Marjorie Taylor Greene's political future could rest in the hands of Brad Raffensperger: report
Flickr/Gage Skidmore

Friday morning's hearing in an Atlanta courtroom will decide if Republican Rep. Marjorie Taylor Greene of Georgia should be constitutionally barred from running for reelection because of her role in the deadly Jan. 6 insurrection.

Greene has publicly fretted for days about potentially being called as a witness during the hearing. Donald Trump described her as "going through hell." State Judge Charles Beaudrot will preside over the administrative hearing and will issue a recommendation on whether Greene should be disqualified from running.

As CNN reports, he will issue his opinion to none other than Georgia Secretary of State Brad Raffensperger, who immediately became Trump and Greene's enemy when he declined to "find" the votes Trump needed to carry the state in the 2020 presidential election. Whatever Raffensperger's decision, Greene can appeal in state courts.

If Greene takes the stand, as expected, she will become the first lawmaker to provide sworn testimony about whatever role she played in fomenting the assault on the U.S. Capitol. "The outcome will reverberate beyond Georgia, because similar challenges are pending against other Republican officials and could be lodged against former President Donald Trump if he runs again in 2024," notes CNN.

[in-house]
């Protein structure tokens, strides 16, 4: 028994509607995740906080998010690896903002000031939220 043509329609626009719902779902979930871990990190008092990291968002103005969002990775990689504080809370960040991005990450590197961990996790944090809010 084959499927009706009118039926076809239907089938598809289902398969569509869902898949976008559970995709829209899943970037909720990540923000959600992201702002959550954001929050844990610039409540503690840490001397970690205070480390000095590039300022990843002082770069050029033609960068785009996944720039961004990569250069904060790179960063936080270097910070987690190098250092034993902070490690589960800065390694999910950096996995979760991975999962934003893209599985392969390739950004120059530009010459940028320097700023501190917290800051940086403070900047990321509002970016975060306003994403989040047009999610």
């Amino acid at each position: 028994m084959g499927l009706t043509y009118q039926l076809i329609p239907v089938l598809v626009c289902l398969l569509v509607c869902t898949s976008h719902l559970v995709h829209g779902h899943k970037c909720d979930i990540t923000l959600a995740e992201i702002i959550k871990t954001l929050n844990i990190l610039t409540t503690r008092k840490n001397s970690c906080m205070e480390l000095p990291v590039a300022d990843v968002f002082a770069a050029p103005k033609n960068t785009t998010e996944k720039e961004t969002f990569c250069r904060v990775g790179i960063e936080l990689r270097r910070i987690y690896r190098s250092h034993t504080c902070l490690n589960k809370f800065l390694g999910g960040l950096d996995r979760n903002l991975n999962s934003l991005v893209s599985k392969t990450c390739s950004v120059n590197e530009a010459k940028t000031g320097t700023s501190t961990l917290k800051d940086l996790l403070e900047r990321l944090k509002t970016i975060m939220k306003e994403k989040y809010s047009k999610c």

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The case is based on a Civil War-era provision of the Fourteenth Amendment that states any American official who takes an oath to uphold the Constitution is disqualified from holding any future office if they "engaged in insurrection or rebellion against the same, or given aid or comfort to the enemies thereof."

Greene had filed a federal lawsuit to shut down the state process but was rebuked by a federal judge on Monday. She has denied any wrongdoing regarding the insurrection and says that she "never encouraged political violence" and wasn't involved in planning any protests. Her lawyer told CNN that he thinks Friday's hearing is a "show trial" and that the entire procedure is an egregious violation of her rights.